"Take it easy."

"Be gentle with yourself."

I have heard these statements quite frequently lately.

"Give yourself a break."

"Show yourself some compassion."

During these times of uncertainty, turmoil, anxiety, and fear, I would venture to say that there is a need for compassion on a global scale.

It is easier to show compassion for others but to ourselves?
What does self-compassion mean? What does it look like?

According to Dr. Kristin Neff, author of Self Compassion
‘Self-compassion involves three components:
  • being kind and caring toward yourself rather than self-critical; 
  • framing imperfection in terms of the shared human experience; 
  • and seeing things clearly without ignoring or exaggerating problems’

Self-compassion is feeling whatever you are feeling, knowing you are not alone and relating to yourself with kindness. It involves turning inward. It involves taking care of your health and well-being.

In a culture that rewards
"pulling yourself up by your bootstraps";
"manning up";
"toughing it out", self-compassion is not well respected.
The belief is that practicing self-compassion will make you ‘soft’.

"In fact, the number one reason people give for why they aren’t more self-compassionate is that they’re afraid if they’re too soft on themselves, they’ll let themselves get away with anything." ~Dr. Kristin Neff Author of Self Compassion

Self-compassion is often confused with self-indulgence. While self-compassion requires you to turn inward towards your feelings and permitting your self to experience the feelings, self-indulgence is turning away from your feelings in order to feel better i.e retail therapy.

Why is treating yourself kindly important?
  • Maintaining your self-worth.
    • Losing your self-worth during these times, due to loss of a job, health issues, loss of a loved one will make it more challenging to recover
  • Increasing your level of motivation
    • It is easier to motivate yourself from a place of love and kindness than self-criticism and fear
  • Increase resilience
    • You are less likely to be overcome by your challenges. You have the ability to change course and recover.
  • Reduce anxiety, depression, and stress

Let me illustrate.

I introduce you to 11-year-old Annie. Annie really wants to make the school’s soccer team. She has been practicing and her parents are big soccer fans and have been encouraging her. However, when it came to the tryouts, despite her efforts she didn’t make the team. She is so disappointed.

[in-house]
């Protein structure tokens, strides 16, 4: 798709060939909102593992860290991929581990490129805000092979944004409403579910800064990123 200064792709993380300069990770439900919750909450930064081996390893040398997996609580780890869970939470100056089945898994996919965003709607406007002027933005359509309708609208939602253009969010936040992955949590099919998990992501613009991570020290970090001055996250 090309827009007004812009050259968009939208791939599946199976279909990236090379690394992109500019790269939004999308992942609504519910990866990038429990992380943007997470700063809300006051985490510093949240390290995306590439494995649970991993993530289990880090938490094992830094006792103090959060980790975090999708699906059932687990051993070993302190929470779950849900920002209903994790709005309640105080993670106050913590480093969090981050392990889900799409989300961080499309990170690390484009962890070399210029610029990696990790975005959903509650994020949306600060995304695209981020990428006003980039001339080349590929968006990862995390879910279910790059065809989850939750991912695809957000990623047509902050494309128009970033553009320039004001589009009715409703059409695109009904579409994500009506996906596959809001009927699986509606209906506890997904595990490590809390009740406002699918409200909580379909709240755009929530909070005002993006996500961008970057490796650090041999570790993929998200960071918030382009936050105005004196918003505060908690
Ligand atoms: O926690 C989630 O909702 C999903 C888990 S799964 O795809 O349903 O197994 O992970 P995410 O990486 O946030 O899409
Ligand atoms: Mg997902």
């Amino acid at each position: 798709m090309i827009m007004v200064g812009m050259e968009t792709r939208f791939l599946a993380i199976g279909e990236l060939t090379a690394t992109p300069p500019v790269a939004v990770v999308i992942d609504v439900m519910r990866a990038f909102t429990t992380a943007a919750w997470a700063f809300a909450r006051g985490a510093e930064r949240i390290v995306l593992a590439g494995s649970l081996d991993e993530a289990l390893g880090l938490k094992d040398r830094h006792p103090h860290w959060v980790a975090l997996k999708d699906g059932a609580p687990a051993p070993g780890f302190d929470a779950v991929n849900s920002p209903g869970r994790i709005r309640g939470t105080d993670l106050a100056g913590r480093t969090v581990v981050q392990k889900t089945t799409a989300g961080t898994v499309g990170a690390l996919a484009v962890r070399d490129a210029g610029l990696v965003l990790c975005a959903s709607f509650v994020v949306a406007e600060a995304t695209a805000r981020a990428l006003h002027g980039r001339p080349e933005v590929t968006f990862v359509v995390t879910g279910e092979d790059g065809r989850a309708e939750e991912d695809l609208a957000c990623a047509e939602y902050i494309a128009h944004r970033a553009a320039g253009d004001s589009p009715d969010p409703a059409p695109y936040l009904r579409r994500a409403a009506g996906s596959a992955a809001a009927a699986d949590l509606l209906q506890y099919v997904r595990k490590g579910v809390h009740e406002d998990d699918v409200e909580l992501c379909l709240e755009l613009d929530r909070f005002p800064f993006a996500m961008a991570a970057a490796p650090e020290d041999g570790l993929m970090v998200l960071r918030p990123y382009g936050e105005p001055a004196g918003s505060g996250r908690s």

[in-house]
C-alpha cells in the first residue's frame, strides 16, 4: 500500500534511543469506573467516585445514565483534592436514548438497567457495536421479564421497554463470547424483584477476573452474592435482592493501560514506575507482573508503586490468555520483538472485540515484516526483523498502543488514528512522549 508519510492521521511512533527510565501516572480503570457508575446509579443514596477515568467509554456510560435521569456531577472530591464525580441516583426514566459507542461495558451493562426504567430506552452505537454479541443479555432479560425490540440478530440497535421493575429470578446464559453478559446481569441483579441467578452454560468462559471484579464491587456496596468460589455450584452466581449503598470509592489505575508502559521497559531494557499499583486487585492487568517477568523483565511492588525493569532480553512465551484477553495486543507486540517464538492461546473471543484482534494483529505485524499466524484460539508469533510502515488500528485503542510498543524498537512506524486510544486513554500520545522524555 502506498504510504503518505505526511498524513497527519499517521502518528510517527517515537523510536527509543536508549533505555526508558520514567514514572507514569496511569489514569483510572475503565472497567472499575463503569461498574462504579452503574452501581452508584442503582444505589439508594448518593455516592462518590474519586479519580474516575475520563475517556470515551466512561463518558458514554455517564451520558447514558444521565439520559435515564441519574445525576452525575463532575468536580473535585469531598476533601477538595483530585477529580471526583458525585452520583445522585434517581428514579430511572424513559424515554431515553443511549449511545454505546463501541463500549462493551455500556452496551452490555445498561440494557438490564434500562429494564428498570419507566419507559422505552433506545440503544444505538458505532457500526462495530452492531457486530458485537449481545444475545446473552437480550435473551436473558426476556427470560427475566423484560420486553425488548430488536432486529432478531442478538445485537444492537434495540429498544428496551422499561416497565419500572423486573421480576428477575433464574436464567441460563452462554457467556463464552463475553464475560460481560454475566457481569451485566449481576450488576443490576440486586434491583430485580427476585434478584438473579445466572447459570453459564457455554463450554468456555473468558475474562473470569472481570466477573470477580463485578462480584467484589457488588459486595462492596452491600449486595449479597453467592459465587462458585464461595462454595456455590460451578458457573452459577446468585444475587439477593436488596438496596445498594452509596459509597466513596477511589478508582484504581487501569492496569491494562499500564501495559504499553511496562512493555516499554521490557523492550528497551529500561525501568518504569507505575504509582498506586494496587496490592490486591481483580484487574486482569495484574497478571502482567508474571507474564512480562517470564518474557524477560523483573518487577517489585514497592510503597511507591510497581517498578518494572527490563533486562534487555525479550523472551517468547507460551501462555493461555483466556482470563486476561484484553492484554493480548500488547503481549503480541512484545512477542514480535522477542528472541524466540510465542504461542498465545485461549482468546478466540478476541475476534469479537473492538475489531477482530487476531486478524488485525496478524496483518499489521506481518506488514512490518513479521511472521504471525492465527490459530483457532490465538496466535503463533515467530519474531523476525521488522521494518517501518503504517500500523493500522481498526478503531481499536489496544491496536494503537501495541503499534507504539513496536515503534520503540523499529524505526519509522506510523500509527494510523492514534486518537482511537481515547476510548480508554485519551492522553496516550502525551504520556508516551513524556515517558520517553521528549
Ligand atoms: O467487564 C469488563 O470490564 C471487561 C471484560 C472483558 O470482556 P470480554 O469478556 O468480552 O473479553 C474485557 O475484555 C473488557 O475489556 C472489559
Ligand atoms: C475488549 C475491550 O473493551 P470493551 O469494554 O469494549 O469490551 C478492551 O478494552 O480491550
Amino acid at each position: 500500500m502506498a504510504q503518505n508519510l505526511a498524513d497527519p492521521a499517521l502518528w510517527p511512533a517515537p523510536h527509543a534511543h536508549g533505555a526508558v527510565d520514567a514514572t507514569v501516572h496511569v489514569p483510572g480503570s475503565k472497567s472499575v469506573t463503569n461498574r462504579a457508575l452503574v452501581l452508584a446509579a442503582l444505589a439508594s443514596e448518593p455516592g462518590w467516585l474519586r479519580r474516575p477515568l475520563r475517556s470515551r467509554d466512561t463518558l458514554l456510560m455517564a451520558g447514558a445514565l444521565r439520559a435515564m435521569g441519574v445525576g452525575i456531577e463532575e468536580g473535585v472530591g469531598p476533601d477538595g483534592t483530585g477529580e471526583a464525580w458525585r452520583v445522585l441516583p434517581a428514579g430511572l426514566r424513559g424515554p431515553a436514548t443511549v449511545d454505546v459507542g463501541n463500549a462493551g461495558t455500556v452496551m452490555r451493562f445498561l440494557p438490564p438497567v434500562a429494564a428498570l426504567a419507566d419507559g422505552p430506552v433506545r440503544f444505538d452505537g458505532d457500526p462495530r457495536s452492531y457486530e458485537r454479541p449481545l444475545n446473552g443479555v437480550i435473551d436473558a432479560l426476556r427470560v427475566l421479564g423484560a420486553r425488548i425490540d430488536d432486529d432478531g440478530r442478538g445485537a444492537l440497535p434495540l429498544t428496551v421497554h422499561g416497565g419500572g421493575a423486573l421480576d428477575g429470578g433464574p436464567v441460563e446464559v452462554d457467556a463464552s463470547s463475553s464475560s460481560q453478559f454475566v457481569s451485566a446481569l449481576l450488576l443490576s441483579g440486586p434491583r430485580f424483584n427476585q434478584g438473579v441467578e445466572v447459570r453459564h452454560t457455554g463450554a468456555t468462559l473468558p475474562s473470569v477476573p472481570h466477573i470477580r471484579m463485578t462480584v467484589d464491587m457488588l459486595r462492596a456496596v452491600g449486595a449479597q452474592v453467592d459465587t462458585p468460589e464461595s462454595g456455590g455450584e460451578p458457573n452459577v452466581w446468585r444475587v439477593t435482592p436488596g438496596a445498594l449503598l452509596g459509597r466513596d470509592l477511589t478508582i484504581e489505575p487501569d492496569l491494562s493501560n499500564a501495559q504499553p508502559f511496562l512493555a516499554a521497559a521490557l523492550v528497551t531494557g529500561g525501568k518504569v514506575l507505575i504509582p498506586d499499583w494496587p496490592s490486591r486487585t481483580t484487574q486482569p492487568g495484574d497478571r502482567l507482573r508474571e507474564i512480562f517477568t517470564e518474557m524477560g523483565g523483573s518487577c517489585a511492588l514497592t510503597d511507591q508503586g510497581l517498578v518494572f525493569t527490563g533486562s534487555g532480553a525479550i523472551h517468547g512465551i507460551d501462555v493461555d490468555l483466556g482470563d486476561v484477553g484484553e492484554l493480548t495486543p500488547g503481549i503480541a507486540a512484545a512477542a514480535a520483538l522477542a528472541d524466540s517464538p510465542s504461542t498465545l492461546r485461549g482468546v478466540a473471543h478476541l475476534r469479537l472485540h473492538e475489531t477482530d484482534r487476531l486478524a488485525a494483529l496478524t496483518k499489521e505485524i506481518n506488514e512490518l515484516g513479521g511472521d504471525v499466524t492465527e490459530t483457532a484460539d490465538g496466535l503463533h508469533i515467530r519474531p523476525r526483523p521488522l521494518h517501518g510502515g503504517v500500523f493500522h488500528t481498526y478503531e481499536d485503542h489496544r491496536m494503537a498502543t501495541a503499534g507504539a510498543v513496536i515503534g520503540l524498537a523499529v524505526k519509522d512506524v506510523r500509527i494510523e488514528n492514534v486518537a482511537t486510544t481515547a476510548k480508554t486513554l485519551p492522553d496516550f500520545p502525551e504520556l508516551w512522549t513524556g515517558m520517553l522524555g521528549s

Her parents’ are also disappointed.

Response 1:
"You didn’t work hard enough"; "You are lazy and you will never be good enough"  "I don’t know why you even try."

How encouraging is that? Will those comments encourage Annie to work towards improving? Trying again? Trying anything again?  Perhaps for a little while but not for long. She will internalize these comments and probably start repeating them to herself whenever she doesn’t achieve what she wants.

Now imagine you speaking to yourself in this self-critical way when you fail at something.
We all do it. Some of us are so good at it that we don’t even realize that we are doing it.

On the other hand, if her parents’ response were more like:

Response 2:
"Annie, yes it is disappointing. You really wanted to make the team."
"Just because you weren’t chosen doesn’t mean you don’t play well."
"There are other soccer teams you can try out for."
"What do you think you could do differently next time if you want to try out again?"

More encouraging, supportive and motivating. Annie is more likely to learn from her failures and is more likely to try again. Annie maintains her self-worth and it increases her ability to recover from her disappointment

See the difference?

How do you practice Self-Compassion?

  • Allow yourself to be imperfect
  • Treat yourself as if you were that small child
    • Speak to yourself as if you would a friend or a small child- supportive and  encouraging
  • Remember you are not alone
    • When we are struggling we tend to feel that we are the only ones experiencing the loss, failing or making mistakes.  You are not. It is all part of a shared human experience.
  • Comfort your body by eating healthy, moving it and resting up
  • Do something you enjoy
  • Hang out with animals  

Practice self-compassion.
Show yourself kindness and caring and you will be able to genuinely give more of the same to others.

When it comes down to it, you matter just as much as the next person.

Stay well!

Wish it. Dream it. Do it!

Nancy Smith
Vibrant You Coaching
"Faith, Focus, Finish"

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